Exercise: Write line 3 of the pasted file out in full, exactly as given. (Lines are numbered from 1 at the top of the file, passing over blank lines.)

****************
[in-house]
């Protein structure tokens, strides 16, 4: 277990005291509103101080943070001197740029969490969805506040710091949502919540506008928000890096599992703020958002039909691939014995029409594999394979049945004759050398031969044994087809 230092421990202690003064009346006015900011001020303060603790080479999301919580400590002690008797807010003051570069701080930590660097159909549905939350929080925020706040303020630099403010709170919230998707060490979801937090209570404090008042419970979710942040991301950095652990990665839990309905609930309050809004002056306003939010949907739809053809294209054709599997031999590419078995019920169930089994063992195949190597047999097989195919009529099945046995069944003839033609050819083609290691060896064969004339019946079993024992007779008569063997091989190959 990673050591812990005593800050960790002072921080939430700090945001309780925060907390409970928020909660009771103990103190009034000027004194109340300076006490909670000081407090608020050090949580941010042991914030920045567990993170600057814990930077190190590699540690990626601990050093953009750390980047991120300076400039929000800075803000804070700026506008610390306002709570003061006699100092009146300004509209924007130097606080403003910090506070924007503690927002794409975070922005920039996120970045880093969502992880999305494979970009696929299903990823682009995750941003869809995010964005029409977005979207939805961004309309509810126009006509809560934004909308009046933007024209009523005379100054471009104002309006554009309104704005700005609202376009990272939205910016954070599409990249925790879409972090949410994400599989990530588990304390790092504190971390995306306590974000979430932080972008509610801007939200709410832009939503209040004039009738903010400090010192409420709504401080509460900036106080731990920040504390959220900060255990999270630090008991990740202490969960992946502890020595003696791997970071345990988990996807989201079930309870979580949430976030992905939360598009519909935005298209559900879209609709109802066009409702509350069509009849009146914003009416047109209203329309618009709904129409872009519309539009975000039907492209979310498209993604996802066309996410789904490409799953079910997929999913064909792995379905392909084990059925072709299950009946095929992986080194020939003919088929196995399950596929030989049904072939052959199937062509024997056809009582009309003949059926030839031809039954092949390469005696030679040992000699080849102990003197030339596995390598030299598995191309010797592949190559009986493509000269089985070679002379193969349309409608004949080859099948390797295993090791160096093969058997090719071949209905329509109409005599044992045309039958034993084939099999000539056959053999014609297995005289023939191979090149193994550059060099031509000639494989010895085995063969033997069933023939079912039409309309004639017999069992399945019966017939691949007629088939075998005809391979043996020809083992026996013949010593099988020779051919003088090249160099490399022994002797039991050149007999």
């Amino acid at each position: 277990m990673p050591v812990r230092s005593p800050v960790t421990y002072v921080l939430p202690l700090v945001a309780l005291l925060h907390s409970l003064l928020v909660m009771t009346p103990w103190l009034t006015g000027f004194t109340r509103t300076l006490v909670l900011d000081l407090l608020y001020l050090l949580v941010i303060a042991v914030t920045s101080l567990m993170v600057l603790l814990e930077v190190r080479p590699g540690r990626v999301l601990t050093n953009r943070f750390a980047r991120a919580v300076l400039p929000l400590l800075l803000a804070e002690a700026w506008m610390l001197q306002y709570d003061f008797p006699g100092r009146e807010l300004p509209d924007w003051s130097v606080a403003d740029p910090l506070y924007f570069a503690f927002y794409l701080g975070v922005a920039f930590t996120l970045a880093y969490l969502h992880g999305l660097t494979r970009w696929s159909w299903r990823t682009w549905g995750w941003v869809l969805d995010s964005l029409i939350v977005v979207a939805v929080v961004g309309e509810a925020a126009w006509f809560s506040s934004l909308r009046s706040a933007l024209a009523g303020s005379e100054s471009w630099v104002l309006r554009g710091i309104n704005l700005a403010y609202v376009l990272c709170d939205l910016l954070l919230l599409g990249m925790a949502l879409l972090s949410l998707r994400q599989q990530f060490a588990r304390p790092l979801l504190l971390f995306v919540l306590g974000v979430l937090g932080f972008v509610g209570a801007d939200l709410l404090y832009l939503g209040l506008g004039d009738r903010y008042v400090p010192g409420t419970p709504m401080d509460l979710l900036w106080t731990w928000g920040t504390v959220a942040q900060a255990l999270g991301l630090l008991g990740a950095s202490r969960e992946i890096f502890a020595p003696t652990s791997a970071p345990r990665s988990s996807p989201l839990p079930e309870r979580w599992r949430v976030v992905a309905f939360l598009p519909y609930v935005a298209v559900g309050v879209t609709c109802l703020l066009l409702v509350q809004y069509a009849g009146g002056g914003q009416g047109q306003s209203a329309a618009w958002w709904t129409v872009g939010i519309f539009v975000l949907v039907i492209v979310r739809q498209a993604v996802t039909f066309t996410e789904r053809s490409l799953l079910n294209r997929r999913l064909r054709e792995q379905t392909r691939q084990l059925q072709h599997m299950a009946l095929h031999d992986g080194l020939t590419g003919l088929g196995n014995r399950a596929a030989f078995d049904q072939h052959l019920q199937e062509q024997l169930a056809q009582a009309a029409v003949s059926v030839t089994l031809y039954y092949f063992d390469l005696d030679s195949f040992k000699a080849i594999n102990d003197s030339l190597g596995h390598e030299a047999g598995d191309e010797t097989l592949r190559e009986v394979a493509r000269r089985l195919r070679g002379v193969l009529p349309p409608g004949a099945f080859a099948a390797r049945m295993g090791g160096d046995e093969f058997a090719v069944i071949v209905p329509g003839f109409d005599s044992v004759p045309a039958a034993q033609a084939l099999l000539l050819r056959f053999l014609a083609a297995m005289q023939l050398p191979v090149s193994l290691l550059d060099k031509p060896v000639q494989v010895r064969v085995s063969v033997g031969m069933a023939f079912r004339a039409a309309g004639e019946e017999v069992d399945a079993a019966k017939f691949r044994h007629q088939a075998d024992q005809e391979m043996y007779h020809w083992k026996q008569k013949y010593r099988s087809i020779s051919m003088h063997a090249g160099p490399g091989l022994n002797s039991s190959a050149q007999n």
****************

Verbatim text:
């Amino acid at each position: 277990m990673p050591v812990r230092s005593p800050v960790t421990y002072v921080l939430p202690l700090v945001a309780l005291l925060h907390s409970l003064l928020v909660m009771t009346p103990w103190l009034t006015g000027f004194t109340r509103t300076l006490v909670l900011d000081l407090l608020y001020l050090l949580v941010i303060a042991v914030t920045s101080l567990m993170v600057l603790l814990e930077v190190r080479p590699g540690r990626v999301l601990t050093n953009r943070f750390a980047r991120a919580v300076l400039p929000l400590l800075l803000a804070e002690a700026w506008m610390l001197q306002y709570d003061f008797p006699g100092r009146e807010l300004p509209d924007w003051s130097v606080a403003d740029p910090l506070y924007f570069a503690f927002y794409l701080g975070v922005a920039f930590t996120l970045a880093y969490l969502h992880g999305l660097t494979r970009w696929s159909w299903r990823t682009w549905g995750w941003v869809l969805d995010s964005l029409i939350v977005v979207a939805v929080v961004g309309e509810a925020a126009w006509f809560s506040s934004l909308r009046s706040a933007l024209a009523g303020s005379e100054s471009w630099v104002l309006r554009g710091i309104n704005l700005a403010y609202v376009l990272c709170d939205l910016l954070l919230l599409g990249m925790a949502l879409l972090s949410l998707r994400q599989q990530f060490a588990r304390p790092l979801l504190l971390f995306v919540l306590g974000v979430l937090g932080f972008v509610g209570a801007d939200l709410l404090y832009l939503g209040l506008g004039d009738r903010y008042v400090p010192g409420t419970p709504m401080d509460l979710l900036w106080t731990w928000g920040t504390v959220a942040q900060a255990l999270g991301l630090l008991g990740a950095s202490r969960e992946i890096f502890a020595p003696t652990s791997a970071p345990r990665s988990s996807p989201l839990p079930e309870r979580w599992r949430v976030v992905a309905f939360l598009p519909y609930v935005a298209v559900g309050v879209t609709c109802l703020l066009l409702v509350q809004y069509a009849g009146g002056g914003q009416g047109q306003s209203a329309a618009w958002w709904t129409v872009g939010i519309f539009v975000l949907v039907i492209v979310r739809q498209a993604v996802t039909f066309t996410e789904r053809s490409l799953l079910n294209r997929r999913l064909r054709e792995q379905t392909r691939q084990l059925q072709h599997m299950a009946l095929h031999d992986g080194l020939t590419g003919l088929g196995n014995r399950a596929a030989f078995d049904q072939h052959l019920q199937e062509q024997l169930a056809q009582a009309a029409v003949s059926v030839t089994l031809y039954y092949f063992d390469l005696d030679s195949f040992k000699a080849i594999n102990d003197s030339l190597g596995h390598e030299a047999g598995d191309e010797t097989l592949r190559e009986v394979a493509r000269r089985l195919r070679g002379v193969l009529p349309p409608g004949a099945f080859a099948a390797r049945m295993g090791g160096d046995e093969f058997a090719v069944i071949v209905p329509g003839f109409d005599s044992v004759p045309a039958a034993q033609a084939l099999l000539l050819r056959f053999l014609a083609a297995m005289q023939l050398p191979v090149s193994l290691l550059d060099k031509p060896v000639q494989v010895r064969v085995s063969v033997g031969m069933a023939f079912r004339a039409a309309g004639e019946e017999v069992d399945a079993a019966k017939f691949r044994h007629q088939a075998d024992q005809e391979m043996y007779h020809w083992k026996q008569k013949y010593r099988s087809i020779s051919m003088h063997a090249g160099p490399g091989l022994n002797s039991s190959a050149q007999n």